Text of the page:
This article examines the political and social forces surrounding the April 23, 2010 passage of Arizona’s stringent immigration enforcement measure, Senate Bill (S.B.) 1070, which empowered local law enforcement to demand proof of legal residency from any person suspected of being undocumented. A person’s failure to produce documentation would result in arrest, detention, investigation, and potentially deportation to his or her nation of origin. Through the law’s lens, the article explores the development of the social tension that followed Arizona’s explosive population growth, and examines how Arizona’s large Hispanic population has been unable to assert itself at the ballot box or in statewide government. The article argues that the political exigencies of Arizona are dissimilar from the other border states, explaining why measures such as S.B. 1070 have failed elsewhere. The author employs local and national news sources from the time of the the bill’s consideration, U.S. Census Bureau population data, and case studies and journal articles on Hispanic political organization to explore this unique and fascinating battle over public policy, society, and identity.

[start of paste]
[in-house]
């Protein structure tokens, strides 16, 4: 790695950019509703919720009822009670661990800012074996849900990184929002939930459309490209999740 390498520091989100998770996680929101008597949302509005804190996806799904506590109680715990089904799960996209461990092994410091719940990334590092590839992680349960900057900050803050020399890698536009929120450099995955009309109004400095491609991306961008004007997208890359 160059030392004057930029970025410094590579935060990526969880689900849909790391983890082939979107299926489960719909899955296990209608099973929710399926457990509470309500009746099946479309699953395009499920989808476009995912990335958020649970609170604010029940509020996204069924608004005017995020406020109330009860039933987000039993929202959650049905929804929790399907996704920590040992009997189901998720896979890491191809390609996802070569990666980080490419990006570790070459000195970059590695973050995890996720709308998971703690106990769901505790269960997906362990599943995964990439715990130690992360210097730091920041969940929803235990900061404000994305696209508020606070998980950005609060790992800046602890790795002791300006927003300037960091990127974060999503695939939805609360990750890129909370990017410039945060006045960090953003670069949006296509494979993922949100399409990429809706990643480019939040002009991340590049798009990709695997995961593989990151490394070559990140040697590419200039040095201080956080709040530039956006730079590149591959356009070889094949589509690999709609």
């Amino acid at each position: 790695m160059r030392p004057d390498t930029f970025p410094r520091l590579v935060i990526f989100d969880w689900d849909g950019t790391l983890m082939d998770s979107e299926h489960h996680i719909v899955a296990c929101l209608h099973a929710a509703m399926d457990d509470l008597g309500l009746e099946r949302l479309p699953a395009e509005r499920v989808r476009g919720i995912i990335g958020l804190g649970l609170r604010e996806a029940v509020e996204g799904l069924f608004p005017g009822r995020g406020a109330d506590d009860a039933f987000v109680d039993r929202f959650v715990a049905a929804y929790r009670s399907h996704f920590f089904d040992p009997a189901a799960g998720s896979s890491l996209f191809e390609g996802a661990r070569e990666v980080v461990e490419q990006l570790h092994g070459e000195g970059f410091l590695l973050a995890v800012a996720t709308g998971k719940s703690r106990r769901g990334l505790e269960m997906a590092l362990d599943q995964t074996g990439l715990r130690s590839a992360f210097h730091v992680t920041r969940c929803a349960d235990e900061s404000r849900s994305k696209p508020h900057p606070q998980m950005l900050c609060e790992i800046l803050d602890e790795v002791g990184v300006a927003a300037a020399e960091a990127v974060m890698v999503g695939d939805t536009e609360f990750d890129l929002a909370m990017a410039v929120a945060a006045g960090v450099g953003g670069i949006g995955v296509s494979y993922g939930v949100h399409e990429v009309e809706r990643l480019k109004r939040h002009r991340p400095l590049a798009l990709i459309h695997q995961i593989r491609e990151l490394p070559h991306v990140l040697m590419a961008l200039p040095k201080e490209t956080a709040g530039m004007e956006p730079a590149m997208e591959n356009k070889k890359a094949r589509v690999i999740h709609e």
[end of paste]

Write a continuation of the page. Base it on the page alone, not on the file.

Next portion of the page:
Morrissey, Peter FCRH '11
"A Canyon Apart: Immigration Politics and Ethnic Identity in Arizona,"
Fordham Undergraduate Research Journal:
1, Article 5.
Available at: http://fordham.bepress.com/furj/vol1/iss1/5